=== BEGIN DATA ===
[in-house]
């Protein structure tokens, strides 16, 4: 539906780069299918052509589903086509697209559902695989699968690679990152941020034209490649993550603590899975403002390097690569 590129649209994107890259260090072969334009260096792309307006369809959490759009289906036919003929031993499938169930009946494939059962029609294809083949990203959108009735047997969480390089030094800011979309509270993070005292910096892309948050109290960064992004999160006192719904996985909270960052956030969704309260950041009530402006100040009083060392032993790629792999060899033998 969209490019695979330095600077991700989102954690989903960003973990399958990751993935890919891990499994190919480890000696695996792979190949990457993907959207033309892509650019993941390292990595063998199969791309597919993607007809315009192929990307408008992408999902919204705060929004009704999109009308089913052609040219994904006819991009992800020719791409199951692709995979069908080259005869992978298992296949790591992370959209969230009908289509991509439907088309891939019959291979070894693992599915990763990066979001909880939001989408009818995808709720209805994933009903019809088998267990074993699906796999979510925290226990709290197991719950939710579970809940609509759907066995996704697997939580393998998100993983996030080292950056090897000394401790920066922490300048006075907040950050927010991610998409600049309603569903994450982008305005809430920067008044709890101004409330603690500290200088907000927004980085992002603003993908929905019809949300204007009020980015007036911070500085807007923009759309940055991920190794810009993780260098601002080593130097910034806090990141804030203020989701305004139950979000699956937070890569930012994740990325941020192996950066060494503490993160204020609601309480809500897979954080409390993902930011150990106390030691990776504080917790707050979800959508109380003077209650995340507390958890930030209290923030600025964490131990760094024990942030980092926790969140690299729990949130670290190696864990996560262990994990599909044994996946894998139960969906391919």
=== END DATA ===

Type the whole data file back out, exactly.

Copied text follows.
[in-house]
């Protein structure tokens, strides 16, 4: 539906780069299918052509589903086509697209559902695989699968690679990152941020034209490649993550603590899975403002390097690569 590129649209994107890259260090072969334009260096792309307006369809959490759009289906036919003929031993499938169930009946494939059962029609294809083949990203959108009735047997969480390089030094800011979309509270993070005292910096892309948050109290960064992004999160006192719904996985909270960052956030969704309260950041009530402006100040009083060392032993790629792999060899033998 969209490019695979330095600077991700989102954690989903960003973990399958990751993935890919891990499994190919480890000696695996792979190949990457993907959207033309892509650019993941390292990595063998199969791309597919993607007809315009192929990307408008992408999902919204705060929004009704999109009308089913052609040219994904006819991009992800020719791409199951692709995979069908080259005869992978298992296949790591992370959209969230009908289509991509439907088309891939019959291979070894693992599915990763990066979001909880939001989408009818995808709720209805994933009903019809088998267990074993699906796999979510925290226990709290197991719950939710579970809940609509759907066995996704697997939580393998998100993983996030080292950056090897000394401790920066922490300048006075907040950050927010991610998409600049309603569903994450982008305005809430920067008044709890101004409330603690500290200088907000927004980085992002603003993908929905019809949300204007009020980015007036911070500085807007923009759309940055991920190794810009993780260098601002080593130097910034806090990141804030203020989701305004139950979000699956937070890569930012994740990325941020192996950066060494503490993160204020609601309480809500897979954080409390993902930011150990106390030691990776504080917790707050979800959508109380003077209650995340507390958890930030209290923030600025964490131990760094024990942030980092926790969140690299729990949130670290190696864990996560262990994990599909044994996946894998139960969906391919």